Consumer confusion about insurance is quite real. Employers and their employees have difficulty understanding insurance products.

Often, marketing materials are filled with insurance language most people simply don’t understand. In the end, the intended message gets lost, and open enrollment pushes and voluntary benefits sales fail because employers don’t realize how much their employees really need additional financial security.

Employers that address the gap in their employees’ understanding can reap the gains of a more satisfied and productive staff. Producers can work with employers to bridge this knowledge gap and create more demand for insurance coverage. Employees that know the value of their benefits and dependable coverage that will meet their needs are actually more loyal and productive, benefiting the company’s bottom line.

Since voluntary benefits can meet the individual needs of so many different people, they are the perfect complement to a core plan, filling gaps in coverage person by person. Help employers recognize that a core health plan can’t possibly meet all the needs of their staff but can be easily and effectively supplemented by a voluntary plan. Such plans narrow that gap, giving their employees vitally needed protection.

It’s up to you to create enthusiasm for voluntary benefits with your employer clients and prospects. The best way to build that enthusiasm is to make your clients believers, to open their eyes to the real needs standing before them among their employees.

I’m big on education and consultation. Thus, I recommend following a needs-based approach in your voluntary benefits sales presentations. In today’s economy, employers often want to protect their employees from being tempted into spending rather than saving the little discretionary income they have. However, that very lack of discretionary income and savings can create a financial tsunami when an employee dies or gets sick unexpectedly. There are no savings to fall back on to pay the mortgage or the college tuition bill. There is no income for everyday expenses, let alone increased expenses.

With education, you can help your clients understand the risks that their employees face. Once they understand these risks, selling voluntary benefits becomes easy.

According to a Harvard study, more than 50% of all personal bankruptcies in America are due to a critical illness. Ask your client, if he or she had a heart attack or were diagnosed with cancer tomorrow, would recovery be easier if they didn’t also have to worry about money?

Now ask the client: What if that happened to one of their employees? Would the employee be able to keep his or her home? Afford the best care? Need to choose between health and home? A needs-based conversation can show your client that their employees have a lot to lose-and how access to critical illness insurance can help.

What’s the difference between marketing voluntary benefits features and selling via a needs-based model? As a producer, you know that accident insurance provides a certain schedule of benefits for injuries, follow-up care and transportation. But don’t talk about that right up front. Save this information for later. Most people don’t like to be sold.

As a health and life producer, you know your client or prospect and can do your homework about them before going into a presentation. But if leading with a needs-based versus a features-based approach is new territory for you, try this: If your goal is to fill a gap created by implementation of a high-deductible health plan, for instance, ask questions that bring up the real needs of your client’s employees. For instance:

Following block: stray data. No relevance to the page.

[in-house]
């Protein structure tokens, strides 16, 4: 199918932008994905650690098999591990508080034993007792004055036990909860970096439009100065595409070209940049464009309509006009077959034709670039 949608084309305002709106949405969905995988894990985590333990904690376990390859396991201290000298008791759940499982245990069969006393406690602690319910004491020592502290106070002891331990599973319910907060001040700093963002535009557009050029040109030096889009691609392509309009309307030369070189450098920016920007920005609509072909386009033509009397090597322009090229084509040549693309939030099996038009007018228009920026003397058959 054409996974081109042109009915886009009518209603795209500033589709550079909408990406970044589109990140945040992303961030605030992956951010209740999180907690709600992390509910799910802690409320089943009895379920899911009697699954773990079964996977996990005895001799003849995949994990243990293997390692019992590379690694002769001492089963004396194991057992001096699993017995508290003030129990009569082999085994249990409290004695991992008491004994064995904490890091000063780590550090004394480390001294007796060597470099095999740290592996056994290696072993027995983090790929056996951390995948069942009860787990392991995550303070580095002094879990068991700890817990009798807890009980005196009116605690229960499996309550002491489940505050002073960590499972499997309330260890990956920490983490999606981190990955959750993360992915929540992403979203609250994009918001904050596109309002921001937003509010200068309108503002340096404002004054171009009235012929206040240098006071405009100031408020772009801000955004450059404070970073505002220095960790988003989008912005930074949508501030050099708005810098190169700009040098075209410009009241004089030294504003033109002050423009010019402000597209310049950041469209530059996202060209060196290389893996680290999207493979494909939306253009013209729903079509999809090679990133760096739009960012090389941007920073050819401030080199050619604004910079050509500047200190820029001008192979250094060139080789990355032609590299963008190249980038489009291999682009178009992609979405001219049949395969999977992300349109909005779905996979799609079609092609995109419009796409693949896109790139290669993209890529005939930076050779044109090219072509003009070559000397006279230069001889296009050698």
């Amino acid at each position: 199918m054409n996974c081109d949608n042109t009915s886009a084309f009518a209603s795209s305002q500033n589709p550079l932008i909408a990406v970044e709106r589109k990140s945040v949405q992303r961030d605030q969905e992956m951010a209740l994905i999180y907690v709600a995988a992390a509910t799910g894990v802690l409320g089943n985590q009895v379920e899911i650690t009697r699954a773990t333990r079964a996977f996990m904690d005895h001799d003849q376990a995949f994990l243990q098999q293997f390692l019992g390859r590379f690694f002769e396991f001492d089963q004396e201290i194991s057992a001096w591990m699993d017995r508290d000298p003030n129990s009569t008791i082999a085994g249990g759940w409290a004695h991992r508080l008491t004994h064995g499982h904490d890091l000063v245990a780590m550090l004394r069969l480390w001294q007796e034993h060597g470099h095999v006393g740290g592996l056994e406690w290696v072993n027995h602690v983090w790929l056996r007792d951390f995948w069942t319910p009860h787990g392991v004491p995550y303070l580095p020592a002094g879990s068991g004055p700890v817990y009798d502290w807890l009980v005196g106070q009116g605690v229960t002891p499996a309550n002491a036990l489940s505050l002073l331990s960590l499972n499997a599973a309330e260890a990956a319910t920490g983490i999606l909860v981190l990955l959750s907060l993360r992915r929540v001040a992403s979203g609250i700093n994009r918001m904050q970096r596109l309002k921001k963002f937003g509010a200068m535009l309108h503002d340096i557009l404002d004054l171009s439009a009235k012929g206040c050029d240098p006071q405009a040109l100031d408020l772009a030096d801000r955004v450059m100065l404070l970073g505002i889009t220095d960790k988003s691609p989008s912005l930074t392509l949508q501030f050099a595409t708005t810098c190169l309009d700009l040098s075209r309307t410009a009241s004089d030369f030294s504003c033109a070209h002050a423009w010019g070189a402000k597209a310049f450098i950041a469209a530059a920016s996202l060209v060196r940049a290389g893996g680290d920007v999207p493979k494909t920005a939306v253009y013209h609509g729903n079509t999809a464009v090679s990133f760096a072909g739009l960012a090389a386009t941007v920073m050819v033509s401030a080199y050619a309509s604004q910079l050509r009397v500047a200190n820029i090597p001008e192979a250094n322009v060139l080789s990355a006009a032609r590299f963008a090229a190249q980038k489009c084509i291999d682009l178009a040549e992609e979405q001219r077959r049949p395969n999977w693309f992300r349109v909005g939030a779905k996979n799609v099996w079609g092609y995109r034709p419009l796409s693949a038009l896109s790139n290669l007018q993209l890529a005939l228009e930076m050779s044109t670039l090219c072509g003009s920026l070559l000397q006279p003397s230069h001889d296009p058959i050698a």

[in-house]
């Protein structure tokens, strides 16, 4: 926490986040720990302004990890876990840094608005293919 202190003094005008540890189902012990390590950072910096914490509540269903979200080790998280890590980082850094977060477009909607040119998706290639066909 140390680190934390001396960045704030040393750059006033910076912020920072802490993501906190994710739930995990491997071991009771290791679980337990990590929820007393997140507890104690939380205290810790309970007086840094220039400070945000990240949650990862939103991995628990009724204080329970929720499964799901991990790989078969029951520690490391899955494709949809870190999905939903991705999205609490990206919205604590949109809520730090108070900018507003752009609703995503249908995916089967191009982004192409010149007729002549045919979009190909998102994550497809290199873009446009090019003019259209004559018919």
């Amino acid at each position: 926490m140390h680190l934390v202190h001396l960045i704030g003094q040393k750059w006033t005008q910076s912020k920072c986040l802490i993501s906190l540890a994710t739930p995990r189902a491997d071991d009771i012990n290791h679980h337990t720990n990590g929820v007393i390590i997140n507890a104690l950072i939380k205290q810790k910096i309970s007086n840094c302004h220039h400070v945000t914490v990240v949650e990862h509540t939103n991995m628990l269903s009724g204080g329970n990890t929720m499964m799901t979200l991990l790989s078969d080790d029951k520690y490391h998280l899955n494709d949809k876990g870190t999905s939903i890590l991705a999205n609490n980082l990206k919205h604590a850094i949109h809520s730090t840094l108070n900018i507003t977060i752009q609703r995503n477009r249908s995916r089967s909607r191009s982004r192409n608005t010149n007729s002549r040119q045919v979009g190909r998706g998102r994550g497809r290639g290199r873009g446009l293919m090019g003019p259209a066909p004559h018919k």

? “Do you know that more than 7.8 million children visit emergency rooms annually due to accidents?”

? “How much would a child’s sports injury and visit to an emergency room visit set your employees back?”

? “Would your employee have the financial resources to cover those unexpected out-of-pocket costs?”

Many employers mistakenly believe that life, long term care and disability insurance are for older people. So ask these questions:

? “If your employee were disabled today and had to go without a paycheck, or died prematurely, would his or her family be able to keep their home?”

? “Would their children have to give up their dreams of going to college?”

With these provocative questions, you are not selling insurance. You are asking about risk. And when your client does the math, the answer is obvious: Most of the client’s employees would not have the resources to remain financially sound in the event of an accident, critical illness, disability or premature death. At that point, your clients will convince themselves that their employees need a solution, and will begin listening when you offer help.

When you look through carriers’ marketing materials, you see a lot of happy people and smiling faces. While it’s important not to be negative, how about a more realistic approach? The resulting impact presents realistic help to identify what individual employees personally need.

Taking this needs-based approach and posing provocative questions helps your clients to think realistically about and respond to their employees’ needs. The more employers recognize that their employees have substantial unmet needs, the more likely they are to follow up with you for solutions. A needs-based approach leads to success-an improved client relationship, strong employer support, good enrollment conditions, employees who are more engaged and families who are protected. Everybody wins.

Terri Orem is senior regional sales director for Trustmark Voluntary Benefit Solutions, part of Trustmark Mutual Holding Company, Lake Forest, Ill. She can be reached by e-mail at terri.orem@trustmarksolutions.com.